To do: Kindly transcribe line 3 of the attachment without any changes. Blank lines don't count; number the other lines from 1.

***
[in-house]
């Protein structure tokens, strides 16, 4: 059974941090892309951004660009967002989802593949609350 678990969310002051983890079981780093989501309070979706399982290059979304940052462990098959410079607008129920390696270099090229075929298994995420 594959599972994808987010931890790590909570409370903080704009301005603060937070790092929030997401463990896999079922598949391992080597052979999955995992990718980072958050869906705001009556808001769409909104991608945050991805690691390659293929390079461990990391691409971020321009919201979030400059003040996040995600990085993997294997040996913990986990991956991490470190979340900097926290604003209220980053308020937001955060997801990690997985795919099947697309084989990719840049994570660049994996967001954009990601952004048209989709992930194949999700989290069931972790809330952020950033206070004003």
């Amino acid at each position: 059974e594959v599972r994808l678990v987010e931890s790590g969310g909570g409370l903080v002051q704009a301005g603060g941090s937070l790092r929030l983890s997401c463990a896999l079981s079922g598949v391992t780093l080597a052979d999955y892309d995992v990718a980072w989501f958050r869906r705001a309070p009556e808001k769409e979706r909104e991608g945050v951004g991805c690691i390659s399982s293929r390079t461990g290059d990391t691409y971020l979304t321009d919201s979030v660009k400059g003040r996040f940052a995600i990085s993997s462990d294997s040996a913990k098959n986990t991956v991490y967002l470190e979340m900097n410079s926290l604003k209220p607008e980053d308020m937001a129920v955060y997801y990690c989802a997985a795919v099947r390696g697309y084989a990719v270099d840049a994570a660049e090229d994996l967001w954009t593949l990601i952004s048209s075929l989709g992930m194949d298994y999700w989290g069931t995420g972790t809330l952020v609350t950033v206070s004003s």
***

């Amino acid at each position: 059974e594959v599972r994808l678990v987010e931890s790590g969310g909570g409370l903080v002051q704009a301005g603060g941090s937070l790092r929030l983890s997401c463990a896999l079981s079922g598949v391992t780093l080597a052979d999955y892309d995992v990718a980072w989501f958050r869906r705001a309070p009556e808001k769409e979706r909104e991608g945050v951004g991805c690691i390659s399982s293929r390079t461990g290059d990391t691409y971020l979304t321009d919201s979030v660009k400059g003040r996040f940052a995600i990085s993997s462990d294997s040996a913990k098959n986990t991956v991490y967002l470190e979340m900097n410079s926290l604003k209220p607008e980053d308020m937001a129920v955060y997801y990690c989802a997985a795919v099947r390696g697309y084989a990719v270099d840049a994570a660049e090229d994996l967001w954009t593949l990601i952004s048209s075929l989709g992930m194949d298994y999700w989290g069931t995420g972790t809330l952020v609350t950033v206070s004003s």